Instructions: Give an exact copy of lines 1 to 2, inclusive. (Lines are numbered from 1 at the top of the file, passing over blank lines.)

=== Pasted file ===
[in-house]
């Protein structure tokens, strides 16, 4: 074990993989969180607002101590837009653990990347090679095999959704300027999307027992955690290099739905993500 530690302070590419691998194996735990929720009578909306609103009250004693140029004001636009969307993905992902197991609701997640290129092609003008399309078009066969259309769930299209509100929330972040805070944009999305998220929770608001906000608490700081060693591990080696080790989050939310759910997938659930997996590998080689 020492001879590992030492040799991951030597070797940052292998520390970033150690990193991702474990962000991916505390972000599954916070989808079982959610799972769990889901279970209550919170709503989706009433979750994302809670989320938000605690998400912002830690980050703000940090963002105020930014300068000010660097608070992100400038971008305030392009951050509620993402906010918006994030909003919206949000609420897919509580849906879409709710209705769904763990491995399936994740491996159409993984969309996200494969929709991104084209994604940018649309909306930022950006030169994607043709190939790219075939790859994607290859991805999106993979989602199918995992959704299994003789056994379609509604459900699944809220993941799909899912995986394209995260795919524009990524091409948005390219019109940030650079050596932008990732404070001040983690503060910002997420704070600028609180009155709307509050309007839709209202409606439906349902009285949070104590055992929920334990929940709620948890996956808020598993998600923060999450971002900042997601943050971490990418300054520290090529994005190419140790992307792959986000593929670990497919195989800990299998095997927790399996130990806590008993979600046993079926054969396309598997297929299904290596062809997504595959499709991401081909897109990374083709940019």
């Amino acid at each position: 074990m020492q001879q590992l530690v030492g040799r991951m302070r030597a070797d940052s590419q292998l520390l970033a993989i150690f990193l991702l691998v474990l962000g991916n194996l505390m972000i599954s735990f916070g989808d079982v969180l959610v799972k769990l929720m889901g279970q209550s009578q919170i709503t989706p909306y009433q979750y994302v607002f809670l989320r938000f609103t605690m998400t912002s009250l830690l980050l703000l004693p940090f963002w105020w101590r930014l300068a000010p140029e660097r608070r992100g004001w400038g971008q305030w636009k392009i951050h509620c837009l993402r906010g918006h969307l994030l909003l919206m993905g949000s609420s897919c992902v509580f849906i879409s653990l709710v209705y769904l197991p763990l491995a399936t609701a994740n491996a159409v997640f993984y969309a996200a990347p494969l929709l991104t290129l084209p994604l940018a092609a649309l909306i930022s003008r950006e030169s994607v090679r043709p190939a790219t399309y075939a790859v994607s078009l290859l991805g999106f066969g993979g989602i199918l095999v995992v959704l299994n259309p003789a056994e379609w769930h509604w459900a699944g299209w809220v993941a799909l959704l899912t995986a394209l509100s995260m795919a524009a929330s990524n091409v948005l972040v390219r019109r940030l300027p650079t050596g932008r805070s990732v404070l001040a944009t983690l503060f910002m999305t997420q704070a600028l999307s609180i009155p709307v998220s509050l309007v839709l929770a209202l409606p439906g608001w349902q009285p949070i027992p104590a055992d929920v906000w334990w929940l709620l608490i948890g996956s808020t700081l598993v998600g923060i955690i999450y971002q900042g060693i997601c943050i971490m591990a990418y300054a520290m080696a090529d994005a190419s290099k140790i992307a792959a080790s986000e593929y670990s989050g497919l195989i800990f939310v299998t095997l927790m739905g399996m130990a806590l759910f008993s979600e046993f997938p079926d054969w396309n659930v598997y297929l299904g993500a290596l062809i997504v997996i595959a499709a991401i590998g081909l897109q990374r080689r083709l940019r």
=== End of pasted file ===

[in-house]
């Protein structure tokens, strides 16, 4: 074990993989969180607002101590837009653990990347090679095999959704300027999307027992955690290099739905993500 530690302070590419691998194996735990929720009578909306609103009250004693140029004001636009969307993905992902197991609701997640290129092609003008399309078009066969259309769930299209509100929330972040805070944009999305998220929770608001906000608490700081060693591990080696080790989050939310759910997938659930997996590998080689 020492001879590992030492040799991951030597070797940052292998520390970033150690990193991702474990962000991916505390972000599954916070989808079982959610799972769990889901279970209550919170709503989706009433979750994302809670989320938000605690998400912002830690980050703000940090963002105020930014300068000010660097608070992100400038971008305030392009951050509620993402906010918006994030909003919206949000609420897919509580849906879409709710209705769904763990491995399936994740491996159409993984969309996200494969929709991104084209994604940018649309909306930022950006030169994607043709190939790219075939790859994607290859991805999106993979989602199918995992959704299994003789056994379609509604459900699944809220993941799909899912995986394209995260795919524009990524091409948005390219019109940030650079050596932008990732404070001040983690503060910002997420704070600028609180009155709307509050309007839709209202409606439906349902009285949070104590055992929920334990929940709620948890996956808020598993998600923060999450971002900042997601943050971490990418300054520290090529994005190419140790992307792959986000593929670990497919195989800990299998095997927790399996130990806590008993979600046993079926054969396309598997297929299904290596062809997504595959499709991401081909897109990374083709940019």